He has spent the past few years hailing the EU’s Maros Sefcovic to his native Slovak to break the ice at yet another virtual meeting on the Irish Sea border.
After nearly three years of championing the position of local business groups seeking to change the Brexit Protocol, Aodhan Connolly has set out to promote this place at the heart of the EU.
The 45-year-old, whose main job for the past 10 years has been running the NI Retail Consortium, is the new head of the Stormont Executive’s Brussels office.
As chair of the NI Business Brexit Task Force, he became the public face of the protocol debate that kept us in the single market for goods post-Brexit.
But it has also added friction to the passage of goods from Britain, creating headaches for many businesses.
A political hot potato, nationalists largely support it while unionists fear it will erode their position in the UK.
He said: ‘I’ve always said you can’t ignore people’s concerns and that’s one thing that annoys me about social media, that there are people who completely dismiss other people’s concerns .
“Whether it’s trade or constitutional position, people should have the right to have their opinion, but we’ve tried to stay out of politics.”
He added that the coalition of business groups he led had become a trusted source on the protocol.
“We are sticking to the facts and being pragmatic, and that’s what we need to see a lot more of, not just on the protocol, but on our future relationship with the EU.” He said a camaraderie had emerged between the band members. And his penchant for languages had helped him engage with Mr Sefcovic, vice-president of the European Commission and EU Brexit negotiator.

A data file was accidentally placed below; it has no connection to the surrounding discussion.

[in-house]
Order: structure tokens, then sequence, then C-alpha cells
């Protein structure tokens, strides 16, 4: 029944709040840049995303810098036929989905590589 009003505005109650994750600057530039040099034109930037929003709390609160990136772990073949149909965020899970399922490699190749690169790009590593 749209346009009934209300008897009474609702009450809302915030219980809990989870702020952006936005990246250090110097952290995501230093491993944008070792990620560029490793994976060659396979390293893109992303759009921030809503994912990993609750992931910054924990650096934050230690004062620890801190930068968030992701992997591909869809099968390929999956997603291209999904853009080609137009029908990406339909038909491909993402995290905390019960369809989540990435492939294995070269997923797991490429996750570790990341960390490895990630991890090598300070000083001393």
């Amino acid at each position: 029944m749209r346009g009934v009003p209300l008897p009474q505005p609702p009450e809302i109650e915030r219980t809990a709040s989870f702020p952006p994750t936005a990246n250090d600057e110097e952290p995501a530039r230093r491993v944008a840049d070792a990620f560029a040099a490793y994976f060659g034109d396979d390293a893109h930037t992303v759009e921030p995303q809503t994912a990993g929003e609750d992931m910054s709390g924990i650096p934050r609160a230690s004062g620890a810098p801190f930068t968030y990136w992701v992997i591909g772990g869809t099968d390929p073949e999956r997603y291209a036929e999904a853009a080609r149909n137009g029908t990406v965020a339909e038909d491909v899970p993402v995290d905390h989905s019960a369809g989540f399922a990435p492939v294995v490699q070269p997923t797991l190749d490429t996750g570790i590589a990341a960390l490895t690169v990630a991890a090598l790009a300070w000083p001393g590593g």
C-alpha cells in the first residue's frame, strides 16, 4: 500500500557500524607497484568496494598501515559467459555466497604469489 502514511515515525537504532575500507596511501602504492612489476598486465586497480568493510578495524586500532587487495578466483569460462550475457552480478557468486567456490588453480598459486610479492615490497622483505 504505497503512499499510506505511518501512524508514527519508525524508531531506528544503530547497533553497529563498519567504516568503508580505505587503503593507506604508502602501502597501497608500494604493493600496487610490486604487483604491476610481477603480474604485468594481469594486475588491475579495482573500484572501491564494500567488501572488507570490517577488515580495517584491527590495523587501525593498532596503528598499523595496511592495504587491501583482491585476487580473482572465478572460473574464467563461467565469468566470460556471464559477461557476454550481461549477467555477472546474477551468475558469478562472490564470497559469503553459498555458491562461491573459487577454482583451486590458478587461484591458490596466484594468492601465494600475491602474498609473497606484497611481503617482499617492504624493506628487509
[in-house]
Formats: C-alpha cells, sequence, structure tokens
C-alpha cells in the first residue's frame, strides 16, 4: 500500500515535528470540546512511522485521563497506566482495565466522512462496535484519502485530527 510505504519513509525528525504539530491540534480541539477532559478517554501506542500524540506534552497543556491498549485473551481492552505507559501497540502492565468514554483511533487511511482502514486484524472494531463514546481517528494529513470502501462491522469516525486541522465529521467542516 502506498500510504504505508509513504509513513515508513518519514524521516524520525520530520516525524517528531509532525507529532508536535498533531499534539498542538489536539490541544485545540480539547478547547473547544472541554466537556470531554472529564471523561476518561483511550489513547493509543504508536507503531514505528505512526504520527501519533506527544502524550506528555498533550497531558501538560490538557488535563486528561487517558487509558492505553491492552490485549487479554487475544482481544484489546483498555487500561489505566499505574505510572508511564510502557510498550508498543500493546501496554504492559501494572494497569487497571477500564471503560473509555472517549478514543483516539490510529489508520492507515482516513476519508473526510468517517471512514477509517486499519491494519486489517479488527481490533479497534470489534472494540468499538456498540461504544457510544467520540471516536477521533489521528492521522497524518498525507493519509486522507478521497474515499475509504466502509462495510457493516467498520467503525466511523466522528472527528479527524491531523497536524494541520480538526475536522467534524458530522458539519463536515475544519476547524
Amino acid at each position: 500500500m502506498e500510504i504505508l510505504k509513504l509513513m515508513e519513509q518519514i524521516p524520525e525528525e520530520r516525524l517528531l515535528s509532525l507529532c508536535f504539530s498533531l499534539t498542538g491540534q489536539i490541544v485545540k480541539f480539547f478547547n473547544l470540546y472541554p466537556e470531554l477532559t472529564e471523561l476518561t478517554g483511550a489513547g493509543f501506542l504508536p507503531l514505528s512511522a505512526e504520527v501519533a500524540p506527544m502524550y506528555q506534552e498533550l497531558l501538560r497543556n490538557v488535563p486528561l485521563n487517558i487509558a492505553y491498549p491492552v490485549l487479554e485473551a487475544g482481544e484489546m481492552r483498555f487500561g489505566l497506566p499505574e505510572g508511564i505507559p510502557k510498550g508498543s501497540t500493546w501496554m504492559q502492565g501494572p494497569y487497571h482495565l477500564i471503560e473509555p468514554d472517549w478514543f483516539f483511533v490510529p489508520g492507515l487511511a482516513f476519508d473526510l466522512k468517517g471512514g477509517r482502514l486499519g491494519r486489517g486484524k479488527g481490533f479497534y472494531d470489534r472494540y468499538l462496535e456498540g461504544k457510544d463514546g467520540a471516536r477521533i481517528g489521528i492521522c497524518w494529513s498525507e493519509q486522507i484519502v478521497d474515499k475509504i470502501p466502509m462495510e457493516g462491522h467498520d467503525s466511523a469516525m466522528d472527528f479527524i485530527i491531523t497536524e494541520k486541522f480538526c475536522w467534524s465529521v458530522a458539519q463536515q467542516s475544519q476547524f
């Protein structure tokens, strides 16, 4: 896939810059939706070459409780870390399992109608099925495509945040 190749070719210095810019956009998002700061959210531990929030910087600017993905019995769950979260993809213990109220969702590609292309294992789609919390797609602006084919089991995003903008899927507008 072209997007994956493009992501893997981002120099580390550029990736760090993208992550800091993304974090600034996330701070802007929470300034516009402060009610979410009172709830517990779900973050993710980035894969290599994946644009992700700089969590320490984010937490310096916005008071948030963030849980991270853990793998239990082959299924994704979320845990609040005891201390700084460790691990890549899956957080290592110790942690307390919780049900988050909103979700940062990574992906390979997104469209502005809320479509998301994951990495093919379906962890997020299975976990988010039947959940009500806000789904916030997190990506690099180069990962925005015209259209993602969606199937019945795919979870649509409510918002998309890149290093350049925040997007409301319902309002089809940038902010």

“I tried to start my meetings with him with a bit of Slovak, and the first few times he laughed and said, ‘I liked your Slovak but I’m particularly impressed with your Italian accent.
“So the next time, I started speaking Slovak again, and he said to me: ‘It’s better, maybe I should learn a bit of yours.’
“The third time, I started in Slovak, and then he said, ‘Aodhan, can I just return the compliment and just say, what about yiz?’ And it took about five minutes for everyone to pull themselves together.
He said the group had formed to “break the narrative” that the issue of the treatment of Northern Ireland after Brexit was settled by protocol. Instead, it has created business hassles and costs, as well as political unrest.
But he said if issues with the protocol were resolved, it could provide an opportunity for commercial investment by European and US companies.
He said he would take his hat off in tribute to Lynsey Moore, his predecessor in the Brussels office, for maintaining ties despite the pressures of the pandemic.
Mr Connolly became famous for his smart outfit consisting of a tie, waistcoat and hat, and jokingly called his headgear the “Brex-hat”, as it was synonymous with Brexit.
But, as he moves in circles of international diplomacy, he joked: “The Brex hat is retired but then we’ll have a diplo hat.”